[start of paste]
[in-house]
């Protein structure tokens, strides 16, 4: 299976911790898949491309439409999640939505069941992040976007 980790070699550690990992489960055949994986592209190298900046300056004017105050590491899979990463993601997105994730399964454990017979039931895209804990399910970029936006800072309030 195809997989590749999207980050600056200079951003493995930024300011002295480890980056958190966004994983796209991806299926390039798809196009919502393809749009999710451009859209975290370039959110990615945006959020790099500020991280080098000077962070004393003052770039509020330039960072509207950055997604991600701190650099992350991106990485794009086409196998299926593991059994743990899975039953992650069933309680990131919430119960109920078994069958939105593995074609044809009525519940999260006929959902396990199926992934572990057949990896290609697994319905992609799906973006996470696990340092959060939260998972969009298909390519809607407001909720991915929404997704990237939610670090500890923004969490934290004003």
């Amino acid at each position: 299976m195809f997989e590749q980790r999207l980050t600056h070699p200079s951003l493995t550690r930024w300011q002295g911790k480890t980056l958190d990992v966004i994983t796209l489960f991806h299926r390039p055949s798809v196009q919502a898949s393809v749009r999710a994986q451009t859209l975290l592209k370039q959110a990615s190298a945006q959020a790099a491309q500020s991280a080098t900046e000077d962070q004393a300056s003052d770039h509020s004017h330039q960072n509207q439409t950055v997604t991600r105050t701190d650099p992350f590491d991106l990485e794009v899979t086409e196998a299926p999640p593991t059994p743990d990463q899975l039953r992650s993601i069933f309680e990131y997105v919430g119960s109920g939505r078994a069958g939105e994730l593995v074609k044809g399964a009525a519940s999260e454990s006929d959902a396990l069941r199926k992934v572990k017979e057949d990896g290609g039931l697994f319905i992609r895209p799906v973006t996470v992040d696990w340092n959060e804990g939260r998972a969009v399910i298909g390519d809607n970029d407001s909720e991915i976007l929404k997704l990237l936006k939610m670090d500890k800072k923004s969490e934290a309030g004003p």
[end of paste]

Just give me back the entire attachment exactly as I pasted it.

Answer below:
[in-house]
């Protein structure tokens, strides 16, 4: 299976911790898949491309439409999640939505069941992040976007 980790070699550690990992489960055949994986592209190298900046300056004017105050590491899979990463993601997105994730399964454990017979039931895209804990399910970029936006800072309030 195809997989590749999207980050600056200079951003493995930024300011002295480890980056958190966004994983796209991806299926390039798809196009919502393809749009999710451009859209975290370039959110990615945006959020790099500020991280080098000077962070004393003052770039509020330039960072509207950055997604991600701190650099992350991106990485794009086409196998299926593991059994743990899975039953992650069933309680990131919430119960109920078994069958939105593995074609044809009525519940999260006929959902396990199926992934572990057949990896290609697994319905992609799906973006996470696990340092959060939260998972969009298909390519809607407001909720991915929404997704990237939610670090500890923004969490934290004003």
């Amino acid at each position: 299976m195809f997989e590749q980790r999207l980050t600056h070699p200079s951003l493995t550690r930024w300011q002295g911790k480890t980056l958190d990992v966004i994983t796209l489960f991806h299926r390039p055949s798809v196009q919502a898949s393809v749009r999710a994986q451009t859209l975290l592209k370039q959110a990615s190298a945006q959020a790099a491309q500020s991280a080098t900046e000077d962070q004393a300056s003052d770039h509020s004017h330039q960072n509207q439409t950055v997604t991600r105050t701190d650099p992350f590491d991106l990485e794009v899979t086409e196998a299926p999640p593991t059994p743990d990463q899975l039953r992650s993601i069933f309680e990131y997105v919430g119960s109920g939505r078994a069958g939105e994730l593995v074609k044809g399964a009525a519940s999260e454990s006929d959902a396990l069941r199926k992934v572990k017979e057949d990896g290609g039931l697994f319905i992609r895209p799906v973006t996470v992040d696990w340092n959060e804990g939260r998972a969009v399910i298909g390519d809607n970029d407001s909720e991915i976007l929404k997704l990237l936006k939610m670090d500890k800072k923004s969490e934290a309030g004003p």